Why Japan is the land of the healthiest children
Japanese children are destined to have the longest lives of all. A new book reveals their secret
They may be renowned for sushi and sumo wrestlers - and, more recently, for their brilliance at rugby - but the Japanese should be celebrated for a lesser-known phenomenon: being the healthiest people on the planet.
According to a major global analysis in The Lancet, a child born in Japan today will have a longer, healthier life than one born in any other country.
The study, published in 2012, ranked 187 nations by healthy life expectancy - a measure of how many years a child might be expected to live in "full health". It found that Japan had the healthiest life expectancy for both sexes.
Experts think there are several reasons for this achievement, including an impressive health care system with universal coverage, strong public health programmes and a more cohesive social structure. But according to the authors of a new book on the subject, Japan's victory in the "World Health Olympics" is also due to its lifestyle - in particular, a unique approach to food and exercise.
Its co-authors, Tokyo-born Naomi Moriyama and her American husband, William Doyle, say families everywhere can learn from the Japanese way of doing things, without necessarily switching to chopsticks or regularly consuming sushi (although some of the book's recipes sound delicious). The secret, they argue, is to "tweak" our own habits to bring them into line with the Japanese way of life.
"We got interested in this when The Lancet study came out and, of course, because of my background," says Moriyama, who grew up on her family's farm in rural Japan and now lives with her television-producer husband in Manhattan's Upper East Side with their son Brendan, aged eight. "When I had a child of my own, I wanted to help my son enjoy healthy eating patterns and I needed a book like this," she says.
Delving deeper into Japan's health-giving secrets, the couple travelled widely in the country with their son, looking for answers in homes, schools, research institutions, supermarkets and farmers' markets. They interviewed some of the world's leading experts on child health and nutrition, as well as a cross section of Japanese mothers of young children living in New York.
Moriyama and Doyle concluded there were many probable reasons why the Japanese enjoyed good health, including regular comprehensive health check-ups, a cultural stress on hygiene, and sharp reductions in infectious diseases and infant mortality in the past 30 years.
But they also found that the traditional Japanese lifestyle was in line with today's advice on staying healthy, with its emphasis on eating more fruit and vegetables and less fat (especially saturated fat), meat, dairy and sugar, as well as taking regular physical exercise.
"Japan isn't immune to Western influence, and Japanese children face the same challenges as children around the developed world face - a plethora of high-fat, high-sugar convenience foods and too much screen time," says Moriyama.
But Japan is "holding the line" on one of the biggest modern health problems: it has the lowest prevalence of childhood obesity in the world. So what are Japanese families doing right - and what, if anything, can we learn from them?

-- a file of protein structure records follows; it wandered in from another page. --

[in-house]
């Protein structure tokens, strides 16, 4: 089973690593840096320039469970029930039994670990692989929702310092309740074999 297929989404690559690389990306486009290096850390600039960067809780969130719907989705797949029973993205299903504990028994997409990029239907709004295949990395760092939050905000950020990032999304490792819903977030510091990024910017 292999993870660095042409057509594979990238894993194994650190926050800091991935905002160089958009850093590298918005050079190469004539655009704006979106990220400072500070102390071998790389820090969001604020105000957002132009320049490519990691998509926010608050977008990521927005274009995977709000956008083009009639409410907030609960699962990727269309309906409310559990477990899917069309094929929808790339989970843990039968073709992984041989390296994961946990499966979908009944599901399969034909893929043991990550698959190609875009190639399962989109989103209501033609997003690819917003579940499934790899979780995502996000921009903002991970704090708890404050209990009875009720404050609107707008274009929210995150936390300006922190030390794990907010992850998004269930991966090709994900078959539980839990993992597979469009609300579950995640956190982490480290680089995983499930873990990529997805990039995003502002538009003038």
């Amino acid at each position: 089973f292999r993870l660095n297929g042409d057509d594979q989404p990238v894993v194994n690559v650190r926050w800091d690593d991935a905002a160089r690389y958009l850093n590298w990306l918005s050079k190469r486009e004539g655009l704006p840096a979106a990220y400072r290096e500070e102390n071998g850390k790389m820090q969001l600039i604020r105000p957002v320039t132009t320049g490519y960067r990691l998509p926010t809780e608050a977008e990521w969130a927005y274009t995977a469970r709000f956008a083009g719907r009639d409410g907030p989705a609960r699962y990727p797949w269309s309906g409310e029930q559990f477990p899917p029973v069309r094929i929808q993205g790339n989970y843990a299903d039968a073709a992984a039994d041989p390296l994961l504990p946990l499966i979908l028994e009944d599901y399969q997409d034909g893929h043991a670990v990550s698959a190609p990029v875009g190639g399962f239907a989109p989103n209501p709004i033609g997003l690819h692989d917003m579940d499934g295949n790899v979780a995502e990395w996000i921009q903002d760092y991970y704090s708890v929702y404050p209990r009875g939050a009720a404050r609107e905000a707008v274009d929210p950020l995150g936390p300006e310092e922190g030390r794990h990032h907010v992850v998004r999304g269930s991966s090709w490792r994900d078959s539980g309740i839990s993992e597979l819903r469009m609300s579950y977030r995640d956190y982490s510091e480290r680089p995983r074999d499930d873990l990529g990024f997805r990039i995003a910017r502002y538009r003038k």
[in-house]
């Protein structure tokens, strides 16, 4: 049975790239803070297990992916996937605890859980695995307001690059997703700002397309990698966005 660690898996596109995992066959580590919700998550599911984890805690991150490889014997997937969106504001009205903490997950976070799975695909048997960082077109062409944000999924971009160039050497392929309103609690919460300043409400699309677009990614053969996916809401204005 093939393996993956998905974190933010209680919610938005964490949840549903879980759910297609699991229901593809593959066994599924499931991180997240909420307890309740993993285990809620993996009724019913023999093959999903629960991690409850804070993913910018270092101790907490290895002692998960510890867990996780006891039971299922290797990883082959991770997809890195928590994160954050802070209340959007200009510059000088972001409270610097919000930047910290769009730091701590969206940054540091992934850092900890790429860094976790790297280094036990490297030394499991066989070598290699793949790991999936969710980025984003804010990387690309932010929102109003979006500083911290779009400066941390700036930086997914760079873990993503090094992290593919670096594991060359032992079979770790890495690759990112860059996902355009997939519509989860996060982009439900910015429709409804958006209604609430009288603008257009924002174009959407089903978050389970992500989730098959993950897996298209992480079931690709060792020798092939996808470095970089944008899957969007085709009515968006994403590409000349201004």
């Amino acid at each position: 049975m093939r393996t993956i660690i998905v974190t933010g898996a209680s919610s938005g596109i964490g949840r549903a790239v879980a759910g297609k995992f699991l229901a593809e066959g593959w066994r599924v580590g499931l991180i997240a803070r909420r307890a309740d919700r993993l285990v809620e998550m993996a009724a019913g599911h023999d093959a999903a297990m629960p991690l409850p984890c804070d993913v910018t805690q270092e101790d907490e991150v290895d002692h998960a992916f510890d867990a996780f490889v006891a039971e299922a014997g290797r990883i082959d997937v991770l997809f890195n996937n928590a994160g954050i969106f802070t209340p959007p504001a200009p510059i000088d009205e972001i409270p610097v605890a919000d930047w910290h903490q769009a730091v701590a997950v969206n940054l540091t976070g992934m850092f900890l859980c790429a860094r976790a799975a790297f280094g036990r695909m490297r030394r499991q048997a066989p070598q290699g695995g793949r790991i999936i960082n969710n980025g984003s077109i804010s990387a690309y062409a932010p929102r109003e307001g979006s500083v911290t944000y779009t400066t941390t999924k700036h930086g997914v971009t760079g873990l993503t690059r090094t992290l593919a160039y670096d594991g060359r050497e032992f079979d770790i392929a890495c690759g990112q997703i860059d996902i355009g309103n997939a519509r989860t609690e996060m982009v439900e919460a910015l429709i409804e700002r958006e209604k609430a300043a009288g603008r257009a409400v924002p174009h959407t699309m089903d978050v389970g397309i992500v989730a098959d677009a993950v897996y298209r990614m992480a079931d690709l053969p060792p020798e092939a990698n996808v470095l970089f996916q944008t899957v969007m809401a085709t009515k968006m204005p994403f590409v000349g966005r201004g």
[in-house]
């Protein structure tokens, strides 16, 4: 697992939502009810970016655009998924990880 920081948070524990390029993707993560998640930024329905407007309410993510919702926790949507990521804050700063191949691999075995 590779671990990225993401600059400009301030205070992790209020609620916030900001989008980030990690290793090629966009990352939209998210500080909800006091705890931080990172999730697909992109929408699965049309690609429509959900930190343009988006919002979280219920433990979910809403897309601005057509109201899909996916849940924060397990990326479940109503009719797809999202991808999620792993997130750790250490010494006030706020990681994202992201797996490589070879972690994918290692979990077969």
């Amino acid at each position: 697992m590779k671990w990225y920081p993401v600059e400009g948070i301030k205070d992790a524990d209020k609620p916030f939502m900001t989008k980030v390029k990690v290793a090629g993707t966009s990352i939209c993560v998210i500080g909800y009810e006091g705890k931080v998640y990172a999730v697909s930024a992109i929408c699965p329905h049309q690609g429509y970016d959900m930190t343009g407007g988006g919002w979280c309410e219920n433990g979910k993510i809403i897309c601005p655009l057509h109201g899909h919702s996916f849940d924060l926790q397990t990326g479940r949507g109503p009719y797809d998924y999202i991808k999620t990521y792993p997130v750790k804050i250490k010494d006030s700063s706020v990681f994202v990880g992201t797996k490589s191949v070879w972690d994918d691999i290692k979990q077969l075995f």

Moriyama and Doyle's advice is to give family food habits a "Japanese-style tweak", with more emphasis on nutrient-dense vegetables and less on meat, fat, dairy and sugar. A typical Japanese meal, they point out, will be vegetable-based; flavoured with strips of fish, chicken or beef, it might also contain water chestnuts, mangetout, mung sprouts, pak choi, mustard greens, rice and herbs.
Not only are such vegetables packed with nutrients, but being "water rich" they also have "filling power", protecting against overeating and obesity.
In particular, they advise, rice is far lower in calorie density than, say, bread or pasta, leaving less room for kids to crave junk foods: "Rice is the bedrock of East Asian cooking," says Doyle. "Once cooked, its high water content gives a feeling of fullness.
"The Japanese eat less - but they do not feel deprived. "The style of eating means they feel full and energised."
Yet as the book makes clear, Japan is a nation in love with healthy, delicious food. Moriyama recounts how her mother, Chizuko - a "kitchen goddess" - taught her a lifelong pattern of "food joy". Children are taught, both at school and at home, how food is grown, prepared and ritually eaten, usually with the family, all of which makes for healthy eating patterns.
Sweet treats, crisps and ice cream are not demonised, she says, but with smaller kitchens and less storage space, neither are they kept in large quantities at home, in temptation's way. "A tip for Western parents is not to keep treats in the house but enjoy them occasionally, when you are out with your children," she says.
Japanese society is not perfect: smoking is still common (although discouraged), as is excessive drinking, and a high salt intake is associated with stroke and stomach cancer. Japan's suicide rate is also comparatively high, due to financial problems and isolation among a growing elderly population.
Fast-food outlets such as McDonald's and KFC are booming (although they serve smaller portions than in the West), resulting in increases in BMI and cholesterol. All of which means much needs to be done if Japanese children are to keep pole position. Moriyama admits their son loves Western-style food, too.
"Living in New York, he is exposed to pizza, pasta, hamburgers and fries - and I do make all of that, though I try to use healthier ingredients," she says. "Just yesterday I picked him up from school and gave him a cookie. But as well as chocolate chips, it contained chia seeds, banana, grated apple and even leafy green veg." (The Daily Telegraph)